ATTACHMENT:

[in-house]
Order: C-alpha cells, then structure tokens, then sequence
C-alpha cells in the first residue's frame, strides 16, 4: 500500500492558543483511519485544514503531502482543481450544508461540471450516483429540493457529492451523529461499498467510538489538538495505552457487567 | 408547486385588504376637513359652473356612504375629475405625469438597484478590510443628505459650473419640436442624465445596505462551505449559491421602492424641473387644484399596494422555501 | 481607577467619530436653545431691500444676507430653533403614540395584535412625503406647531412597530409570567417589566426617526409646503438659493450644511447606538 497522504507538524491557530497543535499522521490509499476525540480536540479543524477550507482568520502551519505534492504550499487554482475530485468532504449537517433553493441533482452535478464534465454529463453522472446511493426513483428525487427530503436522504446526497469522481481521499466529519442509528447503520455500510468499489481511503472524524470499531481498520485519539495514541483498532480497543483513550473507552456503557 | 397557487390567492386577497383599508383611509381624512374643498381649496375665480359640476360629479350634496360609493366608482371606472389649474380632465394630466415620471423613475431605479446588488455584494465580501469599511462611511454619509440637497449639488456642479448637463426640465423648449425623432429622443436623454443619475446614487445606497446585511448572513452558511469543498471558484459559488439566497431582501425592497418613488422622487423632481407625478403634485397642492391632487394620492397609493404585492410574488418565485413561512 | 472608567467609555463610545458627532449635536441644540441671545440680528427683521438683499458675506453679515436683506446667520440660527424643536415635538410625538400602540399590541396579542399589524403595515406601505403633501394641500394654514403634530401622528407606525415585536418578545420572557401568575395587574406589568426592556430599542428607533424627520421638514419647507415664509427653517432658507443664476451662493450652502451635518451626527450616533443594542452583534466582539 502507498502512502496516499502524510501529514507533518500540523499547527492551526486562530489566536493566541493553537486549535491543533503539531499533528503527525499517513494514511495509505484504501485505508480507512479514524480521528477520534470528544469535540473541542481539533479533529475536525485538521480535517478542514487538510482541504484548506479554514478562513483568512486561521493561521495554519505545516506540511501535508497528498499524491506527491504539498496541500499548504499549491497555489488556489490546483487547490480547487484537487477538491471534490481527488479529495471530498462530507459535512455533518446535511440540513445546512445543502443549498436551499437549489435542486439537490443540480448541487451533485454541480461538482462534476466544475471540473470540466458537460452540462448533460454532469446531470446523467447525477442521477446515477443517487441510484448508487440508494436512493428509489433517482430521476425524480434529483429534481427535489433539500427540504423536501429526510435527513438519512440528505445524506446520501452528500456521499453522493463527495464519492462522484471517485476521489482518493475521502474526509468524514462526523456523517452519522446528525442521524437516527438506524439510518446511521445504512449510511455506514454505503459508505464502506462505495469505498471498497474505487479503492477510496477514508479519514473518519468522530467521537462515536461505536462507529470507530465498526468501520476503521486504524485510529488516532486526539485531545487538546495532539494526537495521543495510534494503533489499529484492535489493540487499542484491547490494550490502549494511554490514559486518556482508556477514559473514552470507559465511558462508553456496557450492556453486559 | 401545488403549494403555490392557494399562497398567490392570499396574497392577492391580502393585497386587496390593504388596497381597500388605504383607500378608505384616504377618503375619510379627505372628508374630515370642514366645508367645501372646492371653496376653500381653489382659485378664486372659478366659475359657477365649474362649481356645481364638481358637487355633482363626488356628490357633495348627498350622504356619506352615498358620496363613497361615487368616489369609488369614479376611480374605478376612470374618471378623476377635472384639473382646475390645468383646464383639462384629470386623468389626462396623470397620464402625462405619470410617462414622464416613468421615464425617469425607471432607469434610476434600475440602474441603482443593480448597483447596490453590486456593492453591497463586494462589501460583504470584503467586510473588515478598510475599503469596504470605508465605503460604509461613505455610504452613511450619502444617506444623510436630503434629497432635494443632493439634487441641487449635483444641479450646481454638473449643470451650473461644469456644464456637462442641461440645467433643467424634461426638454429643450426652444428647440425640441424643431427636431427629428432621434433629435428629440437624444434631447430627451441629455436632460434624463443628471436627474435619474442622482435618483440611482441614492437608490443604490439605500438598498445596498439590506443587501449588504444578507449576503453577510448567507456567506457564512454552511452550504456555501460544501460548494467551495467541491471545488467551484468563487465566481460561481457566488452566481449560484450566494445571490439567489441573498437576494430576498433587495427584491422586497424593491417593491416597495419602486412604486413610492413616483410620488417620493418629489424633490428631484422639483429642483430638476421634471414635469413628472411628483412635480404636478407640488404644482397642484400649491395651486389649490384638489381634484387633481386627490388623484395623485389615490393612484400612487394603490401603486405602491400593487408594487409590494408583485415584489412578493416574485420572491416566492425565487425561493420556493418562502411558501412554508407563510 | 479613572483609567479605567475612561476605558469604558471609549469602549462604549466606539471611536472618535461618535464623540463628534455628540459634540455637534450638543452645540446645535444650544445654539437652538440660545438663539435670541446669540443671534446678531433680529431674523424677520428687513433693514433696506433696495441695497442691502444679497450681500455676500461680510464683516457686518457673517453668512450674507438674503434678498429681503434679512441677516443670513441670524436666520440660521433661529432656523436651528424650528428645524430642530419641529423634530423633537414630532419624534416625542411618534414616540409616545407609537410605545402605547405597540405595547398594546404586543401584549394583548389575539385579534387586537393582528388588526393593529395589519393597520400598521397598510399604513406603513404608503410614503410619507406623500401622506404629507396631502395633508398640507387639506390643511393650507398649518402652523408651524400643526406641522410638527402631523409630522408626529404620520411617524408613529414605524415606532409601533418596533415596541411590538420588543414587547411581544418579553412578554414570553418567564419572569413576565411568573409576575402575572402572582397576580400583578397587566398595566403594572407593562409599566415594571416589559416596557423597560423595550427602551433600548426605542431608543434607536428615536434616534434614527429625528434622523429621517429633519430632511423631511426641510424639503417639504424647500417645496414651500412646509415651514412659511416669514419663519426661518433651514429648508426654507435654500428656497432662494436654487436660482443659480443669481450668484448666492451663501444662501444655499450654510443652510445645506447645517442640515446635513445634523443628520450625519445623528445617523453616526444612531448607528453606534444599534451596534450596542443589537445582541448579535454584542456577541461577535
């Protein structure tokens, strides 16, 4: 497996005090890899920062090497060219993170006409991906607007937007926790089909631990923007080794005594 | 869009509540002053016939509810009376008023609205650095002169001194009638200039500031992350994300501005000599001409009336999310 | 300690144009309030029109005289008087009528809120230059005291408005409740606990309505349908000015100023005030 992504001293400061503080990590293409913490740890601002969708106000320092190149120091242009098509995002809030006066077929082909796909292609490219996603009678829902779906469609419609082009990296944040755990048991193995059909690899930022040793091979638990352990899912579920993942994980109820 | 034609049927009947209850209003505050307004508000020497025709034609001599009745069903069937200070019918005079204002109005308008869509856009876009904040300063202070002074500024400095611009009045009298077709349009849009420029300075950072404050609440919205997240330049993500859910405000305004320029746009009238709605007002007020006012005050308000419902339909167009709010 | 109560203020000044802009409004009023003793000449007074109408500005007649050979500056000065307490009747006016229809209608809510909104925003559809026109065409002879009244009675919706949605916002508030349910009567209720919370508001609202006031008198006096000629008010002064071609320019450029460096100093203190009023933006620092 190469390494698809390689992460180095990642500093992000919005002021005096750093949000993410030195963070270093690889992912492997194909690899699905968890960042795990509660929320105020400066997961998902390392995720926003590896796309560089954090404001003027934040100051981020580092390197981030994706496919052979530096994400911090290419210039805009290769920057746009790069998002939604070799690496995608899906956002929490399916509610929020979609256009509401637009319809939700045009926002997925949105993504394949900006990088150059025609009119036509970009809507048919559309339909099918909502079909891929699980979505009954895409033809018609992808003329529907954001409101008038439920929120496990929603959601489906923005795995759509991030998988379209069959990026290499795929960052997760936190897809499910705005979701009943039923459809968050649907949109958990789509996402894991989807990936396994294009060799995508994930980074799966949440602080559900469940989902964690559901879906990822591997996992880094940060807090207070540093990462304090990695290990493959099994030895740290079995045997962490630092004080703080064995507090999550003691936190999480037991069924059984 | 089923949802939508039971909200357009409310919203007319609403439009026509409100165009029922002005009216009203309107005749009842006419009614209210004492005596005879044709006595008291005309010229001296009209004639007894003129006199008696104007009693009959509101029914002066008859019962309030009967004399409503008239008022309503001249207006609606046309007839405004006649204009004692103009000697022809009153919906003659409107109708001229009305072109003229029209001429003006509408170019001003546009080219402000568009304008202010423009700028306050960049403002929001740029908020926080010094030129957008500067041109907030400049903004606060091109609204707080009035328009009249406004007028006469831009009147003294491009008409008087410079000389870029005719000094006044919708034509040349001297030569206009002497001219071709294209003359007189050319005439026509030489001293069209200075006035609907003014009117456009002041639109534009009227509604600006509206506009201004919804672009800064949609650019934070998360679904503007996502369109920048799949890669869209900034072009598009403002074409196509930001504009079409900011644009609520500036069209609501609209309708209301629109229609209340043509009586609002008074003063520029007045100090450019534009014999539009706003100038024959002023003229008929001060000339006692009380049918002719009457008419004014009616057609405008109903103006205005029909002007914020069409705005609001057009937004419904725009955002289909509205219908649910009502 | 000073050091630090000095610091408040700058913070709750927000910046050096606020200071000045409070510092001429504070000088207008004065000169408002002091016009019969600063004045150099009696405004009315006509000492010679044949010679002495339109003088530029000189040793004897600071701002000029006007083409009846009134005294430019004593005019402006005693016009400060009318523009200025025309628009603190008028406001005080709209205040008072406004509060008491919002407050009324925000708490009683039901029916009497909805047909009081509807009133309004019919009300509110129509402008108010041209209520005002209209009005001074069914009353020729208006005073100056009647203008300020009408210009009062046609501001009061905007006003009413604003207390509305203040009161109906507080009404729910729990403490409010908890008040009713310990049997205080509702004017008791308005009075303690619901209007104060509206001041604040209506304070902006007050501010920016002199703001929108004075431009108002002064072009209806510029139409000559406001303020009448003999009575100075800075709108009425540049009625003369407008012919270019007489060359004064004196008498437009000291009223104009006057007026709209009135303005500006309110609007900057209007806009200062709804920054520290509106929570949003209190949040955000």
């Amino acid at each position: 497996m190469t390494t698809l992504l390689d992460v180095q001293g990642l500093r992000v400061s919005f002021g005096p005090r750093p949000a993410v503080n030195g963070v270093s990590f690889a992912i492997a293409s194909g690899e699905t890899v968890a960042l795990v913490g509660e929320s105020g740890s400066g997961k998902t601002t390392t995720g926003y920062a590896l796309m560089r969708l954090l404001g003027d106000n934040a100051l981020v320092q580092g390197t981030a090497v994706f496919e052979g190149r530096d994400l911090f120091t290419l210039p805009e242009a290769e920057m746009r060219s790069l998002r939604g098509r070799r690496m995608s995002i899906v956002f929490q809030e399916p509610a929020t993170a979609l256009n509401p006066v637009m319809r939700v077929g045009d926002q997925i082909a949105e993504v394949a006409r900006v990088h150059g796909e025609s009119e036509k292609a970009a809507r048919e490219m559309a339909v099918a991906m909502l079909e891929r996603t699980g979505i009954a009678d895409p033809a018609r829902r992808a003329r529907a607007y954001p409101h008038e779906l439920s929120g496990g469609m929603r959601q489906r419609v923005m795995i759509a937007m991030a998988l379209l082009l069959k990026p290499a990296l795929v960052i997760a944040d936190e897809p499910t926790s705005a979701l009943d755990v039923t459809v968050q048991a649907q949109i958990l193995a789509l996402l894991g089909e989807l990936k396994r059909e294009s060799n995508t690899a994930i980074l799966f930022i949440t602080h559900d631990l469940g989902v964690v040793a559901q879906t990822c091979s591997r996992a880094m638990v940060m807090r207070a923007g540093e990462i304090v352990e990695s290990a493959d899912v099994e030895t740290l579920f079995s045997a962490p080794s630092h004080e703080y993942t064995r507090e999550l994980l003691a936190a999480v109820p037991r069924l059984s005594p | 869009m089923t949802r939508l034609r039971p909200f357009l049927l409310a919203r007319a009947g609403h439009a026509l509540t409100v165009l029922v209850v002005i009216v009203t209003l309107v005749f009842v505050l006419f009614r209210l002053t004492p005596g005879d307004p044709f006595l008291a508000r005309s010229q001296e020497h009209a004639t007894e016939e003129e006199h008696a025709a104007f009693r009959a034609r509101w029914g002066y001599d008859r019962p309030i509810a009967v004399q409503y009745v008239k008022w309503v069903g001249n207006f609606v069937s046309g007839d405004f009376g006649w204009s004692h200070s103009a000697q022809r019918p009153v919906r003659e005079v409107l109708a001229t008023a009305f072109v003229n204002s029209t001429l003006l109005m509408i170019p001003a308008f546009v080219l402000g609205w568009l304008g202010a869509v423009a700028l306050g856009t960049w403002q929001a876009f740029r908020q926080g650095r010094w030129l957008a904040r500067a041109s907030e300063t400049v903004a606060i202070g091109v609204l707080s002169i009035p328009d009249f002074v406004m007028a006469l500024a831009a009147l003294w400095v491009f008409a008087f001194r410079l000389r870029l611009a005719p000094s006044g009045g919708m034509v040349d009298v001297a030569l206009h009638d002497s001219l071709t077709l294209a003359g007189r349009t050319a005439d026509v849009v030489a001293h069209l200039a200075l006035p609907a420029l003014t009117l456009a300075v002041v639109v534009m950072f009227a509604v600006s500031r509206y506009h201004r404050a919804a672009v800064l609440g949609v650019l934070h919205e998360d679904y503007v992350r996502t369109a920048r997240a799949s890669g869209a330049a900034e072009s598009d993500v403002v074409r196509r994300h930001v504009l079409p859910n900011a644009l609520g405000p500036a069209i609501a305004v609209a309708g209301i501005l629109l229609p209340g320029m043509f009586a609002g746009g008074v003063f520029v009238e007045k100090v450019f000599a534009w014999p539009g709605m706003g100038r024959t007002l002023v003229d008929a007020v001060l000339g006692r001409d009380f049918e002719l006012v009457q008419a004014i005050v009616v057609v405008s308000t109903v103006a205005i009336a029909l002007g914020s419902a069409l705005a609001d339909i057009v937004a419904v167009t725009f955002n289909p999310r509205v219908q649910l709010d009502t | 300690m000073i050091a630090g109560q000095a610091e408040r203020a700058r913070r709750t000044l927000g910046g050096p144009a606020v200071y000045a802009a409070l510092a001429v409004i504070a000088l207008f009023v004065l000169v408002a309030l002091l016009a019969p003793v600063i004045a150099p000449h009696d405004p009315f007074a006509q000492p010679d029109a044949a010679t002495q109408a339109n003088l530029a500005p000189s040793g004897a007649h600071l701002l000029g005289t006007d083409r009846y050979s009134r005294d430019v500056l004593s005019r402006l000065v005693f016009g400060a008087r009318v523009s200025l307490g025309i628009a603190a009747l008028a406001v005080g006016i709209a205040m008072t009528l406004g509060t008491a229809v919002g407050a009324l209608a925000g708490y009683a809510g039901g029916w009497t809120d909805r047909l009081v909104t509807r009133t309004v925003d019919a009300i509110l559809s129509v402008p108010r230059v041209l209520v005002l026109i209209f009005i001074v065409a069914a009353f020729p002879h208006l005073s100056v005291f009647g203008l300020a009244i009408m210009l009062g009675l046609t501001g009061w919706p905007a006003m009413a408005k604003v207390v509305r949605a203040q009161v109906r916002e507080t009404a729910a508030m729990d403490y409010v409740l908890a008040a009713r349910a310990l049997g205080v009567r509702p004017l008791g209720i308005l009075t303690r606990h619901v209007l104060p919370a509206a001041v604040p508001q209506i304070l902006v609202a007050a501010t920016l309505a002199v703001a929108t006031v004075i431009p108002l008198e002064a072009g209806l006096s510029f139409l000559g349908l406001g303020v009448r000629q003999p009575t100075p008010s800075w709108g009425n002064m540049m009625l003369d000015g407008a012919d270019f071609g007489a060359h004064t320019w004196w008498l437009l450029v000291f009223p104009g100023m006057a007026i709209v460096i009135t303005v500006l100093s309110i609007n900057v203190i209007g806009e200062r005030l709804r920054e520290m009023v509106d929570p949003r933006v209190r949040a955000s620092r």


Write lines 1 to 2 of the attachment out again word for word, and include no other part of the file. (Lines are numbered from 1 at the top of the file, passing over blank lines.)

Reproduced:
[in-house]
Order: C-alpha cells, then structure tokens, then sequence